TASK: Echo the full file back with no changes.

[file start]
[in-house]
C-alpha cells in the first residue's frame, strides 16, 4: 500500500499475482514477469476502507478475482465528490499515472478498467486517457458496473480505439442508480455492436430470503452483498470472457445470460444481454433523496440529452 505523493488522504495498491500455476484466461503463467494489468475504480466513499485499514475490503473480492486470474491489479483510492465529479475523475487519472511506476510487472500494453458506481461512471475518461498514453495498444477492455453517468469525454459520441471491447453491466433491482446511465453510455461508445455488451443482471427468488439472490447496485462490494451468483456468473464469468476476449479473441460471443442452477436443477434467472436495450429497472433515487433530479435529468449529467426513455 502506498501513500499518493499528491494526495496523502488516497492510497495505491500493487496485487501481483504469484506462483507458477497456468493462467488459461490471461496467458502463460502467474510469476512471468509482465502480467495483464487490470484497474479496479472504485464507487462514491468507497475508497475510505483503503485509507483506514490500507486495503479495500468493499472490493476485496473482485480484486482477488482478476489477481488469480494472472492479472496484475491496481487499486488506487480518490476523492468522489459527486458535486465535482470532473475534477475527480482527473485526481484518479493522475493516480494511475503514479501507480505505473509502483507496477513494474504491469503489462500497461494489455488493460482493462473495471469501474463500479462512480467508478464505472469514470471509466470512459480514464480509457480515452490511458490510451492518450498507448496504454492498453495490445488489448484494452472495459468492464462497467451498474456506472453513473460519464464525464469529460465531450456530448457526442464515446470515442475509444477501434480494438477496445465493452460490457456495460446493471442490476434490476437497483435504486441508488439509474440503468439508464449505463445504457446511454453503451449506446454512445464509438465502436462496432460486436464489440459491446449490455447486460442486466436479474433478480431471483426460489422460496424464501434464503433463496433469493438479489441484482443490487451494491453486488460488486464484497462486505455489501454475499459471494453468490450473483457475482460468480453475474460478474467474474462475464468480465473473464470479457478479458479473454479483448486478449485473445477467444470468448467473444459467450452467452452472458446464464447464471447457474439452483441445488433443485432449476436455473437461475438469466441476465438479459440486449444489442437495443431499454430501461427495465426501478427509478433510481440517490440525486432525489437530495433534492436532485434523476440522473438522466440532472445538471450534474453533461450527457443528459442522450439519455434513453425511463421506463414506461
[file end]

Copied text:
[in-house]
C-alpha cells in the first residue's frame, strides 16, 4: 500500500499475482514477469476502507478475482465528490499515472478498467486517457458496473480505439442508480455492436430470503452483498470472457445470460444481454433523496440529452 505523493488522504495498491500455476484466461503463467494489468475504480466513499485499514475490503473480492486470474491489479483510492465529479475523475487519472511506476510487472500494453458506481461512471475518461498514453495498444477492455453517468469525454459520441471491447453491466433491482446511465453510455461508445455488451443482471427468488439472490447496485462490494451468483456468473464469468476476449479473441460471443442452477436443477434467472436495450429497472433515487433530479435529468449529467426513455 502506498501513500499518493499528491494526495496523502488516497492510497495505491500493487496485487501481483504469484506462483507458477497456468493462467488459461490471461496467458502463460502467474510469476512471468509482465502480467495483464487490470484497474479496479472504485464507487462514491468507497475508497475510505483503503485509507483506514490500507486495503479495500468493499472490493476485496473482485480484486482477488482478476489477481488469480494472472492479472496484475491496481487499486488506487480518490476523492468522489459527486458535486465535482470532473475534477475527480482527473485526481484518479493522475493516480494511475503514479501507480505505473509502483507496477513494474504491469503489462500497461494489455488493460482493462473495471469501474463500479462512480467508478464505472469514470471509466470512459480514464480509457480515452490511458490510451492518450498507448496504454492498453495490445488489448484494452472495459468492464462497467451498474456506472453513473460519464464525464469529460465531450456530448457526442464515446470515442475509444477501434480494438477496445465493452460490457456495460446493471442490476434490476437497483435504486441508488439509474440503468439508464449505463445504457446511454453503451449506446454512445464509438465502436462496432460486436464489440459491446449490455447486460442486466436479474433478480431471483426460489422460496424464501434464503433463496433469493438479489441484482443490487451494491453486488460488486464484497462486505455489501454475499459471494453468490450473483457475482460468480453475474460478474467474474462475464468480465473473464470479457478479458479473454479483448486478449485473445477467444470468448467473444459467450452467452452472458446464464447464471447457474439452483441445488433443485432449476436455473437461475438469466441476465438479459440486449444489442437495443431499454430501461427495465426501478427509478433510481440517490440525486432525489437530495433534492436532485434523476440522473438522466440532472445538471450534474453533461450527457443528459442522450439519455434513453425511463421506463414506461